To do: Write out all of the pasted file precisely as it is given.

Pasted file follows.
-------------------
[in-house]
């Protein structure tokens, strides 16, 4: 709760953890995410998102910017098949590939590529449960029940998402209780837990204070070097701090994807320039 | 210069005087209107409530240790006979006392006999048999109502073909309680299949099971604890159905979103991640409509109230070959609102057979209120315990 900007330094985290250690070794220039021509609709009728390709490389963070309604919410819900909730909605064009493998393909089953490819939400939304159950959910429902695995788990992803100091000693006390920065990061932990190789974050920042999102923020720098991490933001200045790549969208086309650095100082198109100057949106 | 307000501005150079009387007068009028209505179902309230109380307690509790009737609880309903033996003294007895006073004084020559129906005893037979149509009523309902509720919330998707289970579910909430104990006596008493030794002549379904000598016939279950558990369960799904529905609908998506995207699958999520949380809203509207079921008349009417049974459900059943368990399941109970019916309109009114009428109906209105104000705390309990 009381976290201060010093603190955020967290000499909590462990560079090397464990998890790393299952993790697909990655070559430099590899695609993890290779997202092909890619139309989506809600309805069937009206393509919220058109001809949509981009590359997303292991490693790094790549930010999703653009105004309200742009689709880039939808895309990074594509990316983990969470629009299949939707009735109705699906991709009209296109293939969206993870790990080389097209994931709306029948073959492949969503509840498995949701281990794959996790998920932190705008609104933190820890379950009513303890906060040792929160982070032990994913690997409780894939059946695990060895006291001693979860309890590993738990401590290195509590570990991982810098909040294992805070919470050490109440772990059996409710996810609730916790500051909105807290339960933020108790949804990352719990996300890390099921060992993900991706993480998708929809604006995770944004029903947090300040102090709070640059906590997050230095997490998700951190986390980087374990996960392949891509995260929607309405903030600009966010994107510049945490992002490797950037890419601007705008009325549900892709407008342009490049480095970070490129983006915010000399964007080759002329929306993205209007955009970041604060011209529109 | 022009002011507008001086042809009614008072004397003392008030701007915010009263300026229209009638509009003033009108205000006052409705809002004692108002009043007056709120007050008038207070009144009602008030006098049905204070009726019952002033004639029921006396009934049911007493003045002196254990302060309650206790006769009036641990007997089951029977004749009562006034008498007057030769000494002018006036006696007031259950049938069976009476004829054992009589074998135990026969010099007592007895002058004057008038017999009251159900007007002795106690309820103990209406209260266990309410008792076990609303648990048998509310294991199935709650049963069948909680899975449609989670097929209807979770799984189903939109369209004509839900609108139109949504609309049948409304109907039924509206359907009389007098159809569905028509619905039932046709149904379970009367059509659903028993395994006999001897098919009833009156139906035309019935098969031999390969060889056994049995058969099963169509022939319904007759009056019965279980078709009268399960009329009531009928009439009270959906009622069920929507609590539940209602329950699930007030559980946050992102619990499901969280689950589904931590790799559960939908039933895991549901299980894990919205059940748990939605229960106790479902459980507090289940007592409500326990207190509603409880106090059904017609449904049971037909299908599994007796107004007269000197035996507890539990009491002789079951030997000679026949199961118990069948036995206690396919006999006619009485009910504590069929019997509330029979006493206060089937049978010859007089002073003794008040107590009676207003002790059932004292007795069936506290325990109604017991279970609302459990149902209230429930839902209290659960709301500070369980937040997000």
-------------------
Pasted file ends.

[in-house]
């Protein structure tokens, strides 16, 4: 709760953890995410998102910017098949590939590529449960029940998402209780837990204070070097701090994807320039 | 210069005087209107409530240790006979006392006999048999109502073909309680299949099971604890159905979103991640409509109230070959609102057979209120315990 900007330094985290250690070794220039021509609709009728390709490389963070309604919410819900909730909605064009493998393909089953490819939400939304159950959910429902695995788990992803100091000693006390920065990061932990190789974050920042999102923020720098991490933001200045790549969208086309650095100082198109100057949106 | 307000501005150079009387007068009028209505179902309230109380307690509790009737609880309903033996003294007895006073004084020559129906005893037979149509009523309902509720919330998707289970579910909430104990006596008493030794002549379904000598016939279950558990369960799904529905609908998506995207699958999520949380809203509207079921008349009417049974459900059943368990399941109970019916309109009114009428109906209105104000705390309990 009381976290201060010093603190955020967290000499909590462990560079090397464990998890790393299952993790697909990655070559430099590899695609993890290779997202092909890619139309989506809600309805069937009206393509919220058109001809949509981009590359997303292991490693790094790549930010999703653009105004309200742009689709880039939808895309990074594509990316983990969470629009299949939707009735109705699906991709009209296109293939969206993870790990080389097209994931709306029948073959492949969503509840498995949701281990794959996790998920932190705008609104933190820890379950009513303890906060040792929160982070032990994913690997409780894939059946695990060895006291001693979860309890590993738990401590290195509590570990991982810098909040294992805070919470050490109440772990059996409710996810609730916790500051909105807290339960933020108790949804990352719990996300890390099921060992993900991706993480998708929809604006995770944004029903947090300040102090709070640059906590997050230095997490998700951190986390980087374990996960392949891509995260929607309405903030600009966010994107510049945490992002490797950037890419601007705008009325549900892709407008342009490049480095970070490129983006915010000399964007080759002329929306993205209007955009970041604060011209529109 | 022009002011507008001086042809009614008072004397003392008030701007915010009263300026229209009638509009003033009108205000006052409705809002004692108002009043007056709120007050008038207070009144009602008030006098049905204070009726019952002033004639029921006396009934049911007493003045002196254990302060309650206790006769009036641990007997089951029977004749009562006034008498007057030769000494002018006036006696007031259950049938069976009476004829054992009589074998135990026969010099007592007895002058004057008038017999009251159900007007002795106690309820103990209406209260266990309410008792076990609303648990048998509310294991199935709650049963069948909680899975449609989670097929209807979770799984189903939109369209004509839900609108139109949504609309049948409304109907039924509206359907009389007098159809569905028509619905039932046709149904379970009367059509659903028993395994006999001897098919009833009156139906035309019935098969031999390969060889056994049995058969099963169509022939319904007759009056019965279980078709009268399960009329009531009928009439009270959906009622069920929507609590539940209602329950699930007030559980946050992102619990499901969280689950589904931590790799559960939908039933895991549901299980894990919205059940748990939605229960106790479902459980507090289940007592409500326990207190509603409880106090059904017609449904049971037909299908599994007796107004007269000197035996507890539990009491002789079951030997000679026949199961118990069948036995206690396919006999006619009485009910504590069929019997509330029979006493206060089937049978010859007089002073003794008040107590009676207003002790059932004292007795069936506290325990109604017991279970609302459990149902209230429930839902209290659960709301500070369980937040997000």